Figure 3: A Fano resonance of the 24 meV phonon mode and magnetic specific heat.
figure 3

(a) Fit of 24 meV phonon to a Fano profile after subtracting a temperature-dependent magnetic background. The 21 meV phonon on a low-energy side of the Fano resonance is fitted together with a Lorentzian profile. The inset depicts a schematic representation of eigenvector of the 24 meV Ag symmetry mode. The amplitude of the vibrations is represented by the arrow length. Golden balls indicate Ir ions and red balls are O ions. The Li atoms are omitted for simplicity. (b) Temperature dependence of the Fano asymmetry 1/|q| plotted together with the two-fermion form (1−f(ω))2 (solid line). (c) The energy ω and linewidth Γ as a function of temperature. The solid lines are a fit to an anharmonic phonon model. (d) Temperature dependence of the magnetic specific heat Cm derived from the Raman conductivity χ′′(ω)/ω.

With decreasing temperature, the Fano asymmetry, 1/|q|, increases continuously and then becomes constant below the magnetic ordering temperature. As clearly seen from Fig. 3b, the temperature dependence of 1/|q| follows the two-fermion scattering form (1−f (ω))2, which gives a nice description of the temperature dependence of the integrated I(ω) (see Fig. 2c,d). It is striking that the magnitude of the Fano asymmetry parallels a thermal damping of the fermionic excitations. In a Kitaev honeycomb system, spins are thermally fractionalized into the itinerant Majorana spinons9. As a result, the continuum stemming from the spin fractionalization strongly couples to lattice vibrations that mediate the Kitaev interaction. It is noteworthy that the 24 meV mode involves the contracting motion of the bridging bonds between consecutive zigzag chains along the c axis. In addition, α-RuCl3 shows a Fano resonance of a phonon, which reinforces our assertion that the Fano asymmetry is an indicator of the thermal fractionalization of spins into the Majorana fermions15.

As the temperature is lowered, phonon modes usually increase in energy and narrow in linewidth due to a suppression of anharmonic phonon–phonon interactions. Indeed, as shown in Fig. 3c, the temperature dependence of ω and Γ is well described by conventional anharmonic decay processes (see also Supplementary Note 4). A small kink in Γ occurs at the onset temperature of the magnetic ordering. Unlike the 2D honeycomb lattice α-RuCl3 (ref. 15), however, there appears to be no noticeable renormalization of the phonon energy and linewidth on crossing TN and T*. This may be due to the large unit cell of the 3D network of spins and low crystal symmetry. In such a complex spin network, lattice vibrations involve simultaneous modulations of different magnetic exchange paths and thus spin correlation effects on the phonon are largely nullified. This scenario is supported by the lacking Fano resonance in γ-Li2IrO3 having a lower symmetry and stronger trigonal distortion compared with β-Li2IrO3.

Next, we turn to the magnetic-specific heat Cm of a Kitaev system. Spin fractionalization into two types of the Majorana fermions leads to a two-peak structure9 and a rich phenomenology in its temperature dependence. A high-T cross-over is driven by the itinerant Majorana fermions and linked to the development of short-range correlations between the nearest-neighbour spins. A low-T topological transition is expected due to the Z2 fluxes. Quasielastic Raman scattering can be used to derive the magnetic specific heat using a hydrodynamic limit of the spin correlation function39. Next, the Raman conductivity is associated with Cm by the relation χ′′(ω)/ω CmTIL(ω), where IL(ω) is the Lorentzian spectral function (see the Methods for details)40,41,42. A fit to this equation allows evaluating Cm(T) from the integration of χ′′(ω)/ω scaled by T. In Fig. 3d, the resulting Cm versus T is plotted. We confirm the two peaks at TN=0.1 J and T*J. The high-T peak at T*J is somewhat higher than that of the theoretical value of 0.6 J (ref. 9). In addition, the predicted topological transition at T0.005 J is pre-empted by the long-range magnetic order at TN=0.1 J. We ascribe the discrepancy between experiment and theory to residual interactions, which lift the Raman selection rules of probing the Majorana fermions. In spite of the magnetic order, the persistent two-peak structure in Cm suggests that the hyperhoneycomb iridates are in proximity to a Kitaev spin liquid phase.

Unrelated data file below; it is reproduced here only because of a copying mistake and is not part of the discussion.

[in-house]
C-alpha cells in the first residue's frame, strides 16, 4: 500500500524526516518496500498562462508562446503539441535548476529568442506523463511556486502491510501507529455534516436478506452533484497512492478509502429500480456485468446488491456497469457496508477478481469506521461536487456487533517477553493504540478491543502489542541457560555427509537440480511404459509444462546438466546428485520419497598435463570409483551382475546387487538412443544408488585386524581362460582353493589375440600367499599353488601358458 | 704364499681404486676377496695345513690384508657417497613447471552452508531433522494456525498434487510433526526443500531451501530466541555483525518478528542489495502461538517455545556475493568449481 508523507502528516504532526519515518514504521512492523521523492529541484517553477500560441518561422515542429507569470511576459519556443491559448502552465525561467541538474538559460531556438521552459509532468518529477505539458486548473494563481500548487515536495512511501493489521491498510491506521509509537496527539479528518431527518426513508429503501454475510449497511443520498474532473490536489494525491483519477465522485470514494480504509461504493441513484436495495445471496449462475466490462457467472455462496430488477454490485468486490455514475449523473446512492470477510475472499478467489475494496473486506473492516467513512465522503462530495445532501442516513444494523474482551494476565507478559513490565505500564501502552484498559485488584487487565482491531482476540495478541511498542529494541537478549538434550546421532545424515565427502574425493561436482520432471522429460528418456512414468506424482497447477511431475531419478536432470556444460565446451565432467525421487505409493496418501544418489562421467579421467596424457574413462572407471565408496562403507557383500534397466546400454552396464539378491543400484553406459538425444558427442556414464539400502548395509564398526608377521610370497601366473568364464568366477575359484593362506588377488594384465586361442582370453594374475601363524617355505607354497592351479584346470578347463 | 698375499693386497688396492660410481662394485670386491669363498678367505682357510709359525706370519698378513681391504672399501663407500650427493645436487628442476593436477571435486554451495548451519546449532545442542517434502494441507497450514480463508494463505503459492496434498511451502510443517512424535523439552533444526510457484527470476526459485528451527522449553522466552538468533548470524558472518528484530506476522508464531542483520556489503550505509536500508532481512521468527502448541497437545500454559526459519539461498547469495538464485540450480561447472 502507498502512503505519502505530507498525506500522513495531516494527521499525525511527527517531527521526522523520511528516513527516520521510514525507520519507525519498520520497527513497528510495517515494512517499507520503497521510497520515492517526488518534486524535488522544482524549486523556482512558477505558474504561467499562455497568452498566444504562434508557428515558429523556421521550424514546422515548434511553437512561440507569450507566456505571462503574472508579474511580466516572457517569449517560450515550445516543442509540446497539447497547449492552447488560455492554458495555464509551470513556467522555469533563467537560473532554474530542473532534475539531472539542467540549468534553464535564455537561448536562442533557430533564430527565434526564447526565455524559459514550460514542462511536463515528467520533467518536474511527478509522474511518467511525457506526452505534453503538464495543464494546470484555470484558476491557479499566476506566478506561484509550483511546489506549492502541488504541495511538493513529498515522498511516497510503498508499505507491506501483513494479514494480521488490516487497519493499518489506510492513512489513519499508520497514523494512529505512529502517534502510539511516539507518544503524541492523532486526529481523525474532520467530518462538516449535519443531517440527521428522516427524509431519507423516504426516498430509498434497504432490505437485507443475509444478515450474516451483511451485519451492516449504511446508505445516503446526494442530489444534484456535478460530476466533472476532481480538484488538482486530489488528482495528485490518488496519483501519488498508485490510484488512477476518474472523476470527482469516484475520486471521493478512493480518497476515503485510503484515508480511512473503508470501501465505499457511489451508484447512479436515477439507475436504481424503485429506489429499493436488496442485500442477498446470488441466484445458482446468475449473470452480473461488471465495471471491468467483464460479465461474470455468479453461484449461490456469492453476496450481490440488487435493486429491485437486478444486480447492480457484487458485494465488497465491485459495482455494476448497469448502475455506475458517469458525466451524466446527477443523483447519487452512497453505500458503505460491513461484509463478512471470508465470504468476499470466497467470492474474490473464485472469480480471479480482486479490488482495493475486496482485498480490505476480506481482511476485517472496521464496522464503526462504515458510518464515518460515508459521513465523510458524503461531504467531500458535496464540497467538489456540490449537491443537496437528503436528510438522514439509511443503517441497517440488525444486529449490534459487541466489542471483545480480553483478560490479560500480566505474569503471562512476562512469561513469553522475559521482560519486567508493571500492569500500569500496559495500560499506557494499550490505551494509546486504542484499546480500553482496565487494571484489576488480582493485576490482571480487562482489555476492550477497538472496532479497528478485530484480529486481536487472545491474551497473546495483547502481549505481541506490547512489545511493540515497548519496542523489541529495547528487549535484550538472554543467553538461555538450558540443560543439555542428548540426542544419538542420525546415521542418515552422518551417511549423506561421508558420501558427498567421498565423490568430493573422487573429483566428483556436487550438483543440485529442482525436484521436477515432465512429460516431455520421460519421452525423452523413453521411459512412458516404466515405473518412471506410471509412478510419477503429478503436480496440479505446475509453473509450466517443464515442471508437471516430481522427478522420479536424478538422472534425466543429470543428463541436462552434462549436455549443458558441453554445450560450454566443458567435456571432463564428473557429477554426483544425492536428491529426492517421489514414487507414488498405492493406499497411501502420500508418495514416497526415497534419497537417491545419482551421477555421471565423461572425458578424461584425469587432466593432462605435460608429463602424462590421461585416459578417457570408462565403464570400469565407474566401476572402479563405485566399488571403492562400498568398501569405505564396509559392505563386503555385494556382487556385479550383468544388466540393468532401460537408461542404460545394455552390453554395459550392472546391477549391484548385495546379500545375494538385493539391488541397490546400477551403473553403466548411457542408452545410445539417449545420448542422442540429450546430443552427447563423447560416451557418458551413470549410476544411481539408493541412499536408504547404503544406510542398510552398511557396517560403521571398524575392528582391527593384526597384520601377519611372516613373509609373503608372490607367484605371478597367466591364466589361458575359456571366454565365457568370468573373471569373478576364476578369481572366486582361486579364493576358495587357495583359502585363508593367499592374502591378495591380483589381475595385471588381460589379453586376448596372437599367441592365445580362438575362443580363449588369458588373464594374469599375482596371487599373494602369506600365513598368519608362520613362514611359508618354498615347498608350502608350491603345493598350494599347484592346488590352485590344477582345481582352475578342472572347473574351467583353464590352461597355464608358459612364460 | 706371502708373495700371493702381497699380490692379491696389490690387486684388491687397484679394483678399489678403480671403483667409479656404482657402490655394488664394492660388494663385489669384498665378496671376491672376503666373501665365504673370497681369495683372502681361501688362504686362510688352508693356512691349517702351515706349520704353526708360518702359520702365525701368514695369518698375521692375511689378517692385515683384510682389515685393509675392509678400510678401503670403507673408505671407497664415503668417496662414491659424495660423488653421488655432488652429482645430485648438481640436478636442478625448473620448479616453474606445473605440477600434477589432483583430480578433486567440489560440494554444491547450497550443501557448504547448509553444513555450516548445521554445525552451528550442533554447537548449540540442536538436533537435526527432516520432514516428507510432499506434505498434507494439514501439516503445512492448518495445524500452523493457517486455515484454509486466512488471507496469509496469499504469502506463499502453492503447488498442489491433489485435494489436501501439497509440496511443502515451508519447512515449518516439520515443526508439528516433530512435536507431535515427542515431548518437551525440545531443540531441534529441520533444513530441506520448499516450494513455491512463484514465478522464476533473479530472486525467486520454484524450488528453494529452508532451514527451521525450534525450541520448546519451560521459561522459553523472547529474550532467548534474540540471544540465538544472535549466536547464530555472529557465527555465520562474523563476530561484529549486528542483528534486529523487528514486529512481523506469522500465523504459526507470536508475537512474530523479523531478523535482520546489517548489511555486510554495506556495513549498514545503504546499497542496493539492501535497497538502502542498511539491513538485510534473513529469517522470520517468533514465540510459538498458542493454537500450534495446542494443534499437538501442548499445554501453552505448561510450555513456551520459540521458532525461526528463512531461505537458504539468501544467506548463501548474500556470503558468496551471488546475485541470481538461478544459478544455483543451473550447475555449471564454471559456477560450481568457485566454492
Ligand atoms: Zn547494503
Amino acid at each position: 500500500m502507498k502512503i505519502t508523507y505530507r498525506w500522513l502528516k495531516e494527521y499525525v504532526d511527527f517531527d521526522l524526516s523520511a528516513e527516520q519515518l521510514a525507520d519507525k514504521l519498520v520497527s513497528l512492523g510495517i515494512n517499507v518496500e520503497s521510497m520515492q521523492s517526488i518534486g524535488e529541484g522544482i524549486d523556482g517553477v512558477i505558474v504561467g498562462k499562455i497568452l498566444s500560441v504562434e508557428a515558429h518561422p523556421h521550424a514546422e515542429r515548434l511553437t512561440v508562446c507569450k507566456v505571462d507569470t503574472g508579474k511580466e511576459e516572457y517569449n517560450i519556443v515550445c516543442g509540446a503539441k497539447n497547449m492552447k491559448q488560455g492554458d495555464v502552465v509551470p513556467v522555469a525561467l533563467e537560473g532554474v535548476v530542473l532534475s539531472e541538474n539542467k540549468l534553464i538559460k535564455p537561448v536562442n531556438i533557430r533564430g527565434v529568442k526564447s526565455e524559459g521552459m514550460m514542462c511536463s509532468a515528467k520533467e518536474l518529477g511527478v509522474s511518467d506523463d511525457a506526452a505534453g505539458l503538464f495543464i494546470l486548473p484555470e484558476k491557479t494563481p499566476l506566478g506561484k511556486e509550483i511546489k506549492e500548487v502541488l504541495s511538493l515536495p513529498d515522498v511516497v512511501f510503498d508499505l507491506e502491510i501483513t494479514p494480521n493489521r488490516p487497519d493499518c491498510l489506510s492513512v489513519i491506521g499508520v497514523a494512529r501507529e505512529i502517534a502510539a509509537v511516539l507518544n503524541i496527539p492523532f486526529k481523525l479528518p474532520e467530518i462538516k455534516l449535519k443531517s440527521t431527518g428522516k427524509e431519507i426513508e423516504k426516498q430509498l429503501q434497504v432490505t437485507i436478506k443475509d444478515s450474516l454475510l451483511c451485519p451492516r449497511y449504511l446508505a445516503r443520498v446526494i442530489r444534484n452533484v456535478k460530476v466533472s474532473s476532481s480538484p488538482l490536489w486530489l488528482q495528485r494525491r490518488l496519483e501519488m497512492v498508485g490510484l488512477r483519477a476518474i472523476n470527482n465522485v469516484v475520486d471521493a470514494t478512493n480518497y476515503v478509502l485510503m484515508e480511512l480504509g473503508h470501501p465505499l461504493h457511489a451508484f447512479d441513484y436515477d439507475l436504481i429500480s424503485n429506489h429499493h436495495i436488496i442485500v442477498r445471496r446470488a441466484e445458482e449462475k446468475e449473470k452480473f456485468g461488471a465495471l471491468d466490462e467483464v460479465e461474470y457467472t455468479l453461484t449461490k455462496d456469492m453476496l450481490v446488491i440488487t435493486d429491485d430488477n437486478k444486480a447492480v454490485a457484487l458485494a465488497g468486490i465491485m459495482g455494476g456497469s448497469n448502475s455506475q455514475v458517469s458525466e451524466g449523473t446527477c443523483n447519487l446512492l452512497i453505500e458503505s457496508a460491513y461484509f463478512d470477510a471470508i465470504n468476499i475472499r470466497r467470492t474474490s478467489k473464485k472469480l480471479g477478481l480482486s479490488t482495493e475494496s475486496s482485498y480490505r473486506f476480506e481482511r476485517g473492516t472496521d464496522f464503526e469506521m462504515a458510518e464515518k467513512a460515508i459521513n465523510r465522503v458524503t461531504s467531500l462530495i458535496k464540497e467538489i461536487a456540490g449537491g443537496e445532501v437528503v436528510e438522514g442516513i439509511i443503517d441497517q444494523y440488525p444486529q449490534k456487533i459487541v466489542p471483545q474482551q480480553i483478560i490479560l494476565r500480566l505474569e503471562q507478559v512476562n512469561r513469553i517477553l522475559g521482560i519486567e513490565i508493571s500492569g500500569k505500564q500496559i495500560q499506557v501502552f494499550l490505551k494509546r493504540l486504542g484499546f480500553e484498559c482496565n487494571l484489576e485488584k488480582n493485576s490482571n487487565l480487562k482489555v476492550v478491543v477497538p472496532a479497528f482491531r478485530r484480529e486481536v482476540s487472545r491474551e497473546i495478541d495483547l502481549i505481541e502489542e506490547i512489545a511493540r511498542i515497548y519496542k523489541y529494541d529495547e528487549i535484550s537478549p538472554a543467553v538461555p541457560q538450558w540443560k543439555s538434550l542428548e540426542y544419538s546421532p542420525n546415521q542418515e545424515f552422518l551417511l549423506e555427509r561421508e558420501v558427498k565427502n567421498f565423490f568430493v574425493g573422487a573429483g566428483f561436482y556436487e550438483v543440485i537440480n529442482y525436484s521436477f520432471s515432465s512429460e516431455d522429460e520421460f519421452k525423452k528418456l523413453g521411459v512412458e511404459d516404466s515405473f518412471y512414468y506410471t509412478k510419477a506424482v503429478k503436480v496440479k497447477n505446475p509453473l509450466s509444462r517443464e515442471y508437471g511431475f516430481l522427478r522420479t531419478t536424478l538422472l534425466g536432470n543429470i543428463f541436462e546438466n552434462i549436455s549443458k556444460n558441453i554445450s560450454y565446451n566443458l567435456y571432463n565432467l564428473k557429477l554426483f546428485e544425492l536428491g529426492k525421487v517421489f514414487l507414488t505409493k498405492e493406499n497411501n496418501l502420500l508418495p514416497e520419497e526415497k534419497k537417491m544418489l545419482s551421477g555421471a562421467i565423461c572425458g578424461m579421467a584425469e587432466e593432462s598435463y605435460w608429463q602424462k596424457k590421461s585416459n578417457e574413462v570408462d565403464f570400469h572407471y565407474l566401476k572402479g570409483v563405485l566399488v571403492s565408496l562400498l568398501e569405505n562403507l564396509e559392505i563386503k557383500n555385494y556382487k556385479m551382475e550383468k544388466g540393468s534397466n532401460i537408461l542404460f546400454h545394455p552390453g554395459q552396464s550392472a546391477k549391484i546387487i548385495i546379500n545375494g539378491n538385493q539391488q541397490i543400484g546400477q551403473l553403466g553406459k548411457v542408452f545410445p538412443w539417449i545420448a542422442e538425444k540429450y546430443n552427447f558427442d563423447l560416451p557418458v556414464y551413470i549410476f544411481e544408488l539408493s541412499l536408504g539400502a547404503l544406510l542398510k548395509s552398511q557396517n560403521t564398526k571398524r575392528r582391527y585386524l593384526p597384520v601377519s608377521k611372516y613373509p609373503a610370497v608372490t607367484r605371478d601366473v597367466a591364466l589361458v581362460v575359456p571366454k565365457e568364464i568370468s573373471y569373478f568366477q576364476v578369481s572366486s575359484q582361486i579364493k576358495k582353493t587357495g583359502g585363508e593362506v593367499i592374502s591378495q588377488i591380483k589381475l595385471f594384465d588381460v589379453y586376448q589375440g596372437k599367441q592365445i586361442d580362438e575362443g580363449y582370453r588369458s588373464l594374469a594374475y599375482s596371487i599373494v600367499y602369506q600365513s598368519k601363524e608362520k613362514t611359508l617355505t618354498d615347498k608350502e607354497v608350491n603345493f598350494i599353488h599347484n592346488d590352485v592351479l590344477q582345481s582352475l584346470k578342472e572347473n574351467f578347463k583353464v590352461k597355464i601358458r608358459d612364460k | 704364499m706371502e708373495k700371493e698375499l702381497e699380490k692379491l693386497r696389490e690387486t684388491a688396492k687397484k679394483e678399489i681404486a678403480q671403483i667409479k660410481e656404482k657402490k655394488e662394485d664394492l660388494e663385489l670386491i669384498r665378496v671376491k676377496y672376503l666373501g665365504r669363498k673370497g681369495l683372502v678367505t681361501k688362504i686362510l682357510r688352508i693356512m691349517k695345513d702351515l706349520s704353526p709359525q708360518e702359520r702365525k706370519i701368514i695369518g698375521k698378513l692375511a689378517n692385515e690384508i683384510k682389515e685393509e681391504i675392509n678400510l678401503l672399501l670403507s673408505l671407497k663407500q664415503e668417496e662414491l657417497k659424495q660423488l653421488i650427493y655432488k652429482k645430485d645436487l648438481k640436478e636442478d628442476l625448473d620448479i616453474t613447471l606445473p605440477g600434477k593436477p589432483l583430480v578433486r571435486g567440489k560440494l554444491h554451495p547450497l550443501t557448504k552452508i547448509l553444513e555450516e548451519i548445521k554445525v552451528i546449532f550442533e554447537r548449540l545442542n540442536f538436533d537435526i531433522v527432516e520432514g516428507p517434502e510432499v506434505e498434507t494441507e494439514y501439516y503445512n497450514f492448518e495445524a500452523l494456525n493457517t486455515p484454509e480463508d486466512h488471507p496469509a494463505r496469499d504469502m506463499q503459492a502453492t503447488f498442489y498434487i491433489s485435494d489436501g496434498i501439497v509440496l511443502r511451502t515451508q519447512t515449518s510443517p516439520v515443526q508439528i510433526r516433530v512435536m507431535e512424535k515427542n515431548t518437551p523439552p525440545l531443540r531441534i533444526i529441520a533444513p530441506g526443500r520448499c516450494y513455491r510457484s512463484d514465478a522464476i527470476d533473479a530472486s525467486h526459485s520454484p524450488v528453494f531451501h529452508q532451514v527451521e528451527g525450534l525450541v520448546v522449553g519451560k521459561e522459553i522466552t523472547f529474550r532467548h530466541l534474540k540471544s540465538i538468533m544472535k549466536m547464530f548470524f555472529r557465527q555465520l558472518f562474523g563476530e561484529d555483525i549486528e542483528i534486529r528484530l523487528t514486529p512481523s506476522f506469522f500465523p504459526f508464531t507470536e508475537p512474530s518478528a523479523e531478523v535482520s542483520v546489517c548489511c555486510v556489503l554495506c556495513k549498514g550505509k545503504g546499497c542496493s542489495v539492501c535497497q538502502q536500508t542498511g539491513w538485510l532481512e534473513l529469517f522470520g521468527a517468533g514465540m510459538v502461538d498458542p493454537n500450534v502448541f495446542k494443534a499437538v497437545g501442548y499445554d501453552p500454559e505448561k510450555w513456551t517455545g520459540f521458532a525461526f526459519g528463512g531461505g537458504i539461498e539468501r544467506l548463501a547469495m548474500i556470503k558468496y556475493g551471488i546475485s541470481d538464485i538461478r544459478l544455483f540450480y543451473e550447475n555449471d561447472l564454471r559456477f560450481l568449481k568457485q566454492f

Having established that β- and γ-Li2IrO3 have fractionalized fermionic excitations, it is due to compare them with spinon excitations in the well-characterized kagome Heisenberg antiferromagnet ZnCu3(OH)6Cl2 (refs 3, 43). In such a system, geometrical frustration is the key element.

Despite disparate sources of fractionalized excitations, a number of key features in the spectral shape and temperature dependence of magnetic scattering, as well as in the Fano (anti)resonance of optical phonons (see the asterisks in Fig. 4) are common to β-Li2IrO3 and ZnCu3(OH)6Cl2. Both compounds show a broad continuum with a rounded maximum at low energies, as shown in Fig. 4. In ZnCu3(OH)6Cl2, the low-energy response decreases linearly down to zero frequency and the magnetic continuum extends up to a high-energy cutoff at 6 J with J≈16 meV. The former property suggests the formation of a gapless spin liquid and the latter the existence of multiple spinon scattering processes43,44. In a similar manner, the low-energy spectral weight of β-Li2IrO3 drops to zero with a steeper slope. The similar behaviour observed in the two compounds with different spin and lattice topologies may be due the fact that the bare spinon density of states is modified due to Dzyaloshinskii–Moriya interactions and antisite disorder in ZnCu3(OH)6Cl2 and other spin-exchange interactions in β-Li2IrO3. The resemblance becomes less clear for γ-Li2IrO3, mainly because the anisotropic Kitaev exchange interactions open a large excitation gap in the low-energy excitations.